U.S. Treasury yields fell on Wednesday following record jobs opening data from the Labor Department.
The yield on the benchmark 10-year Treasury note fell 3 basis points to 1.338% at around 4:00 p.m. ET. The yield on the 30-year Treasury bond gave up 3 basis points, falling to 1.95%. Yields move inversely to prices and 1 basis point is equal to 0.01%.
Treasury yields dipped after concerns about the outlook for economic growth hit stock markets on Tuesday, with the Dow Jones Industrial Average falling more than 200 points.
On Wednesday, the Labor Department released the Job Openings and Labor Turnover Survey, which showed job openings rose to a record 10.9 million in July. Job openings outnumbered the unemployed by more than 2 million in July as companies struggled to fill a record number of vacancies.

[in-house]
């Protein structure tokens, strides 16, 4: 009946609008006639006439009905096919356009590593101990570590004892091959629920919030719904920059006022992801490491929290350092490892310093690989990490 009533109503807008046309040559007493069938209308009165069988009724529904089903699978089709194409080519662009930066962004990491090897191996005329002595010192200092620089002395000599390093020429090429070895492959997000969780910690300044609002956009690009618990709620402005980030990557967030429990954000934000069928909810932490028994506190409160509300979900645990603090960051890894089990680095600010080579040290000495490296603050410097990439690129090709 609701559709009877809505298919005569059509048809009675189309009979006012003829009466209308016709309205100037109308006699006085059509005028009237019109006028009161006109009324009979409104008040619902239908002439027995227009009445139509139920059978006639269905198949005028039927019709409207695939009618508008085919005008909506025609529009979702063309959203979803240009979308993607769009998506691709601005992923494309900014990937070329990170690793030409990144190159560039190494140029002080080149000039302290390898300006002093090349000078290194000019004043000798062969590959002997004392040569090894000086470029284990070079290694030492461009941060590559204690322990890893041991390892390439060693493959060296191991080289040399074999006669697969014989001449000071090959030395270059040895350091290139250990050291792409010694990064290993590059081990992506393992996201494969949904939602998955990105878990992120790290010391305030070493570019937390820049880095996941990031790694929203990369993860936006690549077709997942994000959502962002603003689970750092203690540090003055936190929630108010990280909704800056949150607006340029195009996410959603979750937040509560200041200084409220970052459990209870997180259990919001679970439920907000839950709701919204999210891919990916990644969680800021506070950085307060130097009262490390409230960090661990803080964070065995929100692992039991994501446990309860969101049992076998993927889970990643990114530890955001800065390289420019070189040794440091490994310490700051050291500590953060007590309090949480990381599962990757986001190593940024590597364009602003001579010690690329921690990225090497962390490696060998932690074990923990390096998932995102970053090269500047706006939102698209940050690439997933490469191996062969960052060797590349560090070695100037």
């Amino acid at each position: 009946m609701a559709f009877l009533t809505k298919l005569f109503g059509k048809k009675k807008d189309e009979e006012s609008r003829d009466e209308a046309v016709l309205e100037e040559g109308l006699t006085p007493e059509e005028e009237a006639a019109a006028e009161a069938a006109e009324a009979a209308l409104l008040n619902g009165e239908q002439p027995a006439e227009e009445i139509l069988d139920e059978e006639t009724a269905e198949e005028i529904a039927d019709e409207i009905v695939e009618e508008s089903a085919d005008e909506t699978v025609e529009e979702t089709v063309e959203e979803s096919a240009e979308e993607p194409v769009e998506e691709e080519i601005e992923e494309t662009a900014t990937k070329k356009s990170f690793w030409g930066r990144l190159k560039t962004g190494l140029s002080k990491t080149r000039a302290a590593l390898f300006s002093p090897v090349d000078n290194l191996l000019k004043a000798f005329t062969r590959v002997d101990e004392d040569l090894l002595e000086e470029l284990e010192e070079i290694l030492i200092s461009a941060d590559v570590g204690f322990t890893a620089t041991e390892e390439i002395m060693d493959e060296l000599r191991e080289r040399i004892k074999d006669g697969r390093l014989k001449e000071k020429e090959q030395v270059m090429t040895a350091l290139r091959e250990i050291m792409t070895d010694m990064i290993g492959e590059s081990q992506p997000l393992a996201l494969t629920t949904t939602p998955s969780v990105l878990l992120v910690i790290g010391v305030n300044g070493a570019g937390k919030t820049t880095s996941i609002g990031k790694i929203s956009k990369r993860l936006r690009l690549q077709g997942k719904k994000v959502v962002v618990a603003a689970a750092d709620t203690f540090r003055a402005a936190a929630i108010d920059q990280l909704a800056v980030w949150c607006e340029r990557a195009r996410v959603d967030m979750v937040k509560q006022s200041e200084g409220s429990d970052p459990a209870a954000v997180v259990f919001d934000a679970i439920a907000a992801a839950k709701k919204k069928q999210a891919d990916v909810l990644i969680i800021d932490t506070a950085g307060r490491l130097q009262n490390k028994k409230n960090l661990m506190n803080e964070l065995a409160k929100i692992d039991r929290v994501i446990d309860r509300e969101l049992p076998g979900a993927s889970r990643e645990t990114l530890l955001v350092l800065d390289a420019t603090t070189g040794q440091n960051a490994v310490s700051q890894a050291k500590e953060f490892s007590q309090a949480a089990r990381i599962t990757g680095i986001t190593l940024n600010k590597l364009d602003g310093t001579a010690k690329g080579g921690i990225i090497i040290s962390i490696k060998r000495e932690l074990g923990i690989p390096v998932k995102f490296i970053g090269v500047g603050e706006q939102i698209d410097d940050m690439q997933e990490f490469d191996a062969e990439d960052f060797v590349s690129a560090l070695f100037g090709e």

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This comes after Friday's disappointing jobs report, with nonfarm payrolls increasing by 235,000 in August versus a forecast of 720,000 new jobs. The Federal Reserve is monitoring jobs data as one factor to decide when it will tighten monetary policy.
In addition, the September IBD/TIPP Economic Optimism index is due out at 10 a.m. ET on Wednesday.
Auctions are scheduled to be held on Wednesday for $30 billion of 119-day bills and $38 billion of 10-year notes.
— CNBC's Yun Li contributed to this report.